Trump announces trade deal with Mexico, Canada on sidelines

Trump announces trade deal with Mexico, Canada on sidelines

When asked by reporters if a deal had been reached, Mexican Economy Minister Ildefonso Guajardo said an announcement was "probably on the agenda", but that he still had to conclude a "very important" issue.

Trump said Monday during an Oval Office event that he'll be calling the emerging agreement the "United States-Mexico Trade Agreement" - a name that would exclude the third NAFTA partner, Canada. It'll either be a tariff on cars or it'll be a negotiated deal.

Adam Austen, who speaks for the foreign affairs minister, says Canada had been in regular contact with the NAFTA negotiators.

The United States, Mexico and Canada do more than 1 trillion dollars (£775.8 billion) in trade between them every year.

"But I think we'll give them a chance to probably have a separate deal".

Under Monday's preliminary agreement, Mexico agreed to ensure that 75 percent of automotive content be produced within Mexico and the US, up from the current 62.5 percent, according to the Office of the US Trade Representative.

Mexico's case provides an example: When the talks first began a year ago, negotiators sought to reach a deal by the end of 2018, so the nation's Congress could approve a deal before elections took place.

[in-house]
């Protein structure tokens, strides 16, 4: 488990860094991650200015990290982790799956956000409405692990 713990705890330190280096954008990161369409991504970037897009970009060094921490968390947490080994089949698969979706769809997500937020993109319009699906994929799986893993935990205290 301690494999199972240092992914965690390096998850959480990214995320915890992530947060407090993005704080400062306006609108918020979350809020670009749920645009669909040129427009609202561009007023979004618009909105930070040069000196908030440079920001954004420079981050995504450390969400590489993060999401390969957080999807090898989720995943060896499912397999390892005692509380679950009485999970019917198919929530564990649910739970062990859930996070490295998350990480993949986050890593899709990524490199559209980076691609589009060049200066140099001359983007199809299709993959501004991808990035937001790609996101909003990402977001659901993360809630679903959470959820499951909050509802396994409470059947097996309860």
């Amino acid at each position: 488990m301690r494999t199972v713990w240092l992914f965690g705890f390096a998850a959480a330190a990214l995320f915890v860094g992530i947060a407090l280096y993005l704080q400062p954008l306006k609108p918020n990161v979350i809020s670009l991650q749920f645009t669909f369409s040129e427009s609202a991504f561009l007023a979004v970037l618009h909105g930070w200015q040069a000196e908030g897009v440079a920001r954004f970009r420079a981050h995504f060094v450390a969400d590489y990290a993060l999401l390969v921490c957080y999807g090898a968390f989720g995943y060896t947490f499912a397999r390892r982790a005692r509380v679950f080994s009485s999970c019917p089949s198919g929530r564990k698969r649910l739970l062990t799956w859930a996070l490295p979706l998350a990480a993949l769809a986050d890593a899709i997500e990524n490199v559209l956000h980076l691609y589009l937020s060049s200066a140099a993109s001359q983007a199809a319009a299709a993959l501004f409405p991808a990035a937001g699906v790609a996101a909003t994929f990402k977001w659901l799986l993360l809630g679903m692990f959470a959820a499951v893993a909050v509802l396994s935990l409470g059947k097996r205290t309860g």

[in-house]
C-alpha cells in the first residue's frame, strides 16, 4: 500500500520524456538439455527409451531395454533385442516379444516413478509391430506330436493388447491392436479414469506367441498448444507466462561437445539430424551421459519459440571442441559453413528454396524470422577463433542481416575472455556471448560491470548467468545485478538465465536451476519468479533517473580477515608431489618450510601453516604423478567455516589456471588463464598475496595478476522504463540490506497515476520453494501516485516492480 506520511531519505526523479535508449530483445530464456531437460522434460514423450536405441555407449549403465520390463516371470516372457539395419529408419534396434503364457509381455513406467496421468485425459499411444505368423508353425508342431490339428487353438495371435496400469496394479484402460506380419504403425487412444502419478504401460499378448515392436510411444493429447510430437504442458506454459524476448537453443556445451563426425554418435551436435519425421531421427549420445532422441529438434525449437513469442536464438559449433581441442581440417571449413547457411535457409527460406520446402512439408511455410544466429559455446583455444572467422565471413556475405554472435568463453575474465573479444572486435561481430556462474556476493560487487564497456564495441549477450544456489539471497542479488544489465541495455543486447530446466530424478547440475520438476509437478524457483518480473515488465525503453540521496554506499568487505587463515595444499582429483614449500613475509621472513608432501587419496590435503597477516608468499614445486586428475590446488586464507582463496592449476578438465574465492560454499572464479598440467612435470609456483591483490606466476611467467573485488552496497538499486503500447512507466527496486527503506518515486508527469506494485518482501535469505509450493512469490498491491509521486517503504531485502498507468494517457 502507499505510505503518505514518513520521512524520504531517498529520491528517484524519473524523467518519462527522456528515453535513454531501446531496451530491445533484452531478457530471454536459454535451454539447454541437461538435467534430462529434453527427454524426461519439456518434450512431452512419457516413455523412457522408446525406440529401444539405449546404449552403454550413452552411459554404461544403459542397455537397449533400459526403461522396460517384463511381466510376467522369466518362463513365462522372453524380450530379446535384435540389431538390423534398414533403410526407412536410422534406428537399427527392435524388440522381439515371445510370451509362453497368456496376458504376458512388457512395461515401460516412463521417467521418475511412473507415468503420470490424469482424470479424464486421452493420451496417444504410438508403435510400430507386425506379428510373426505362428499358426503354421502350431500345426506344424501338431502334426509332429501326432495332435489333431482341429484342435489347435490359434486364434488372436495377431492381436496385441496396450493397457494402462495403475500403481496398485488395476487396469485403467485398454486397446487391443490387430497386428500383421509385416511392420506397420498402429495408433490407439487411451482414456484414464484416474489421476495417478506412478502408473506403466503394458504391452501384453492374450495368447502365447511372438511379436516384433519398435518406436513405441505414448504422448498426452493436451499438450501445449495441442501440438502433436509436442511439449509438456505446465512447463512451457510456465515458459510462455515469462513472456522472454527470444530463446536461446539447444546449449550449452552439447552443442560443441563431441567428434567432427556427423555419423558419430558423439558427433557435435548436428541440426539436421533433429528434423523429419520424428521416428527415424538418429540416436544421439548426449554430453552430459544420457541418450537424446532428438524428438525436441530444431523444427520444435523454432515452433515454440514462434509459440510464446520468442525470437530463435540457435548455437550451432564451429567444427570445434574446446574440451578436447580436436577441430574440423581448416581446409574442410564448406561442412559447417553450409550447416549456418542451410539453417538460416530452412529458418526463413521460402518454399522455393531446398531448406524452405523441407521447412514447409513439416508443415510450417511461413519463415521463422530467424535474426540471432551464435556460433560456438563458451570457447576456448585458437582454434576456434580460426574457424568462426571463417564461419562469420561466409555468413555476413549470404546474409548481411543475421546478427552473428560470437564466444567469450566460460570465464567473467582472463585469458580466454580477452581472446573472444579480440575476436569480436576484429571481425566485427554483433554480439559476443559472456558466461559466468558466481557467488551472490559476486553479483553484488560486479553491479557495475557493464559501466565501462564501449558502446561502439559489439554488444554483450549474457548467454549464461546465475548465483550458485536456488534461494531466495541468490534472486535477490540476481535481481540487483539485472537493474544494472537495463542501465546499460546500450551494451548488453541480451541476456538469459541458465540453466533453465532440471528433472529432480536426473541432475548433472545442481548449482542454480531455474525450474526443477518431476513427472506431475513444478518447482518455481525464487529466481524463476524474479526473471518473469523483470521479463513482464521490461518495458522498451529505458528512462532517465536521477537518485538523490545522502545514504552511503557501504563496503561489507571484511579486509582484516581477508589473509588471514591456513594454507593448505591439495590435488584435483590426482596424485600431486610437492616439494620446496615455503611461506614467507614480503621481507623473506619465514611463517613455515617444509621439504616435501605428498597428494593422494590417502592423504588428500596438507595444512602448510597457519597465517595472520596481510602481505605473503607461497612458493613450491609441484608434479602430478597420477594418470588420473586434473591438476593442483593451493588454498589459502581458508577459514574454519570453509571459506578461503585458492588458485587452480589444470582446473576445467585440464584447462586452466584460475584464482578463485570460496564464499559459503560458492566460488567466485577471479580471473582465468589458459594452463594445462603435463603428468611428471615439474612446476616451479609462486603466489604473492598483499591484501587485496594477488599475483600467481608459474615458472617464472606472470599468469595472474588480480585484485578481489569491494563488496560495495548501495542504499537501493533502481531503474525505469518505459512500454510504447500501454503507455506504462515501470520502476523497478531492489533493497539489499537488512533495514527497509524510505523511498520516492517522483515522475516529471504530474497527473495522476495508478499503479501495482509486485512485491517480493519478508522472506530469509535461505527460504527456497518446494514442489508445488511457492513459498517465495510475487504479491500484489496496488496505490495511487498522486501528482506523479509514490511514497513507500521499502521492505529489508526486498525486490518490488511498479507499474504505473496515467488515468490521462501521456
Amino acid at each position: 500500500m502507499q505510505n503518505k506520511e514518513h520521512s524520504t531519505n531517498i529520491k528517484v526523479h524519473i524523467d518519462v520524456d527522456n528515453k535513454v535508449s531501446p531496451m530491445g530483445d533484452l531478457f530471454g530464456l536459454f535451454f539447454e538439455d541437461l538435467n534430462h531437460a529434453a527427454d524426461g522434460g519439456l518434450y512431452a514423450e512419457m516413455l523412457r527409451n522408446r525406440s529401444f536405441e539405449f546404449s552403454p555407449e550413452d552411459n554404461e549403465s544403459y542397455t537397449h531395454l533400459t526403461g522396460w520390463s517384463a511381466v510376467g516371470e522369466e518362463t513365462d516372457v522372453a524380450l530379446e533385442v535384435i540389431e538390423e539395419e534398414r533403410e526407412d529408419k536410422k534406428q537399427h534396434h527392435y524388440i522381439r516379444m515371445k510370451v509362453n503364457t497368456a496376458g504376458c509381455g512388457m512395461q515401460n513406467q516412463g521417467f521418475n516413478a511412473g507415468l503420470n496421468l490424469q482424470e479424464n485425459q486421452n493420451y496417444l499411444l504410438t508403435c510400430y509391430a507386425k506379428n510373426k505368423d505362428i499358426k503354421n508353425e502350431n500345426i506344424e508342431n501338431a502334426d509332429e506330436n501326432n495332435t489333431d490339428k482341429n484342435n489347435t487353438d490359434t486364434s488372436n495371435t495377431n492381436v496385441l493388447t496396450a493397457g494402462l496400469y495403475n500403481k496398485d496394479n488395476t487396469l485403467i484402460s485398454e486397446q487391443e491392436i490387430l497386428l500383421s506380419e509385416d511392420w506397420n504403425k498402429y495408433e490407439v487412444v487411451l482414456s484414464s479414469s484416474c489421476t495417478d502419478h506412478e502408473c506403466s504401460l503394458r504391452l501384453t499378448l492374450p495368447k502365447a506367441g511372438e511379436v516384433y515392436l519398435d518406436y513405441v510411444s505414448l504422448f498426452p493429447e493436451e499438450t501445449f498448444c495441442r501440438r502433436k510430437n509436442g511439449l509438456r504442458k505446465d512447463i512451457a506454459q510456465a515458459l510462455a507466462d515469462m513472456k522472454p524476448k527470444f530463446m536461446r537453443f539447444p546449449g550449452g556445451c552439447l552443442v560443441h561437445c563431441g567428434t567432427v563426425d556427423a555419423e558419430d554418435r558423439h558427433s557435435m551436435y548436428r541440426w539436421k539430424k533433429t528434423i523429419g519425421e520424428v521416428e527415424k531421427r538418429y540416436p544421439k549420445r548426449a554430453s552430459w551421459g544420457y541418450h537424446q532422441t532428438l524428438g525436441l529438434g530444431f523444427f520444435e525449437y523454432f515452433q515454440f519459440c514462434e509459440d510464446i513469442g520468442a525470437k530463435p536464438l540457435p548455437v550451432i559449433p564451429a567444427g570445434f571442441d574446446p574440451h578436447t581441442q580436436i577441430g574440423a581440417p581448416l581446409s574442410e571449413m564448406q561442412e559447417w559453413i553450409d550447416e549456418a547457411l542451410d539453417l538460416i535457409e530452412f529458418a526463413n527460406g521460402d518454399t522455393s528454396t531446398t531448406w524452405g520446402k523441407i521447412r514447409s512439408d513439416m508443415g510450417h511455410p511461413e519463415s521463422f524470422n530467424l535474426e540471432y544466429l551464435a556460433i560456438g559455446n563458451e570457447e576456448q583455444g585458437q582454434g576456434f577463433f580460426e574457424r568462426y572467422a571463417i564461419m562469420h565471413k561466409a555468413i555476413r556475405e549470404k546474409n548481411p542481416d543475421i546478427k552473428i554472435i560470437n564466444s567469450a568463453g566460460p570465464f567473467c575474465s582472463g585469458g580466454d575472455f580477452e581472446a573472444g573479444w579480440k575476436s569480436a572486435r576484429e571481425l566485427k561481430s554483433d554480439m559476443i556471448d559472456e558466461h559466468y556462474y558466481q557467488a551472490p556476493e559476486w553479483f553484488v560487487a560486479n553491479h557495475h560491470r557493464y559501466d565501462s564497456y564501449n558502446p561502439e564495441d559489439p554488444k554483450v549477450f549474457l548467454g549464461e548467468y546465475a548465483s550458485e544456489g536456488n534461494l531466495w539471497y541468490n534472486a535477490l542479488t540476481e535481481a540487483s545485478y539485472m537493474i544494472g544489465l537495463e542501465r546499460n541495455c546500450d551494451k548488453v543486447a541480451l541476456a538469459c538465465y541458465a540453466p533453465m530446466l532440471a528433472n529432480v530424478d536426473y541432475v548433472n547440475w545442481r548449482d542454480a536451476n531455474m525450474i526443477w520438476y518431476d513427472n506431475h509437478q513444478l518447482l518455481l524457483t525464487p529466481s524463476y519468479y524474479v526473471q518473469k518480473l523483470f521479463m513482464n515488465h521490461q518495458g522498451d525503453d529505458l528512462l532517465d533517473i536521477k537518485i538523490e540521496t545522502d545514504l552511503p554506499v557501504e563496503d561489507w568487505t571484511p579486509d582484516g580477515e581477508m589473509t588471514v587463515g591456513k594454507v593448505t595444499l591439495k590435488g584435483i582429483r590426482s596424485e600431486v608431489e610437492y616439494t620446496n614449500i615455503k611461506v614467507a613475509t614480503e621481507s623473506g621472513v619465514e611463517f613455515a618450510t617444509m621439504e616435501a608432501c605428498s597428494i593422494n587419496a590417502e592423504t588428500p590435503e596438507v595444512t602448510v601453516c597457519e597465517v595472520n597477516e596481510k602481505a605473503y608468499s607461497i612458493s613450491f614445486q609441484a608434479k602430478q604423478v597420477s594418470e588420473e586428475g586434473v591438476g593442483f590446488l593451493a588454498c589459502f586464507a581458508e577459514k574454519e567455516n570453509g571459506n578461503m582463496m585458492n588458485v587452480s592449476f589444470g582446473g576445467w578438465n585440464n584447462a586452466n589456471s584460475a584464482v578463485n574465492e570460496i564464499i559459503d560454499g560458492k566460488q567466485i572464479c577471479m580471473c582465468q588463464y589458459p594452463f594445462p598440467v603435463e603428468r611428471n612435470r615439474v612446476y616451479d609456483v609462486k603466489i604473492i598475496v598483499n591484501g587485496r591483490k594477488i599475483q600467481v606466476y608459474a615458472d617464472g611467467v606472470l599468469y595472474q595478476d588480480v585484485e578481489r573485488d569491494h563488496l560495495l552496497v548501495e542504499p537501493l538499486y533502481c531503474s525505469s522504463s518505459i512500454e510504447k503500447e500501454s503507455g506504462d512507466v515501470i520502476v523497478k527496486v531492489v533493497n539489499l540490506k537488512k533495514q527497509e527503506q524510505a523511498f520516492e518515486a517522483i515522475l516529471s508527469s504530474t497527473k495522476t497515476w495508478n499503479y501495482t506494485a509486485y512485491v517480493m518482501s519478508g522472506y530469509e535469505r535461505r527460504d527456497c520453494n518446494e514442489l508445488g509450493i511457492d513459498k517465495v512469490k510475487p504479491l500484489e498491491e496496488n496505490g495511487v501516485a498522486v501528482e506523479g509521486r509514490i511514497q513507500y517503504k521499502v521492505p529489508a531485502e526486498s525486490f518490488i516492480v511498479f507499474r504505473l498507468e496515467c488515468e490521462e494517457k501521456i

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One of the most fundamental parts of Trump's campaign for president was his promise to change America's deeply flawed trade arrangements.

The US and Mexico reached a tentative deal to revise parts of NAFTA, and the White House was expected to announce the news later Monday morning.

Trump said the NAFTA name will be discarded, citing a "bad connotation". "Mexico has promised to immediately start purchasing as much farm product as they can".

Behind the scenes, though, the Trump administration is attempting to get Canada to sign off on a trilateral deal, and Trump's words could be viewed as a threat for Canada to get onboard as quickly as possible. Canada, so far, has been excluded from the talks as Mexico and the USA resolve their issues.

The two countries have agreed that 75 percent of a product must be made in the USA and Mexico to receive tax-free treatment, which is more than in the existing deal, the U.S. said. But as with many of Trump's declarations of victory, it's far from clear that this deal will be realized.

Republicans in Congress, who are typically supporters of free trade, have pressed the White House to strike a deal, arguing that the relationship has benefited U.S. farmers and other groups.

Talks between the USA and Mexico had focused largely on cars. It would also require 40 percent to 45 percent of auto content to be made by workers earning at least $16 per hour, a second official said.

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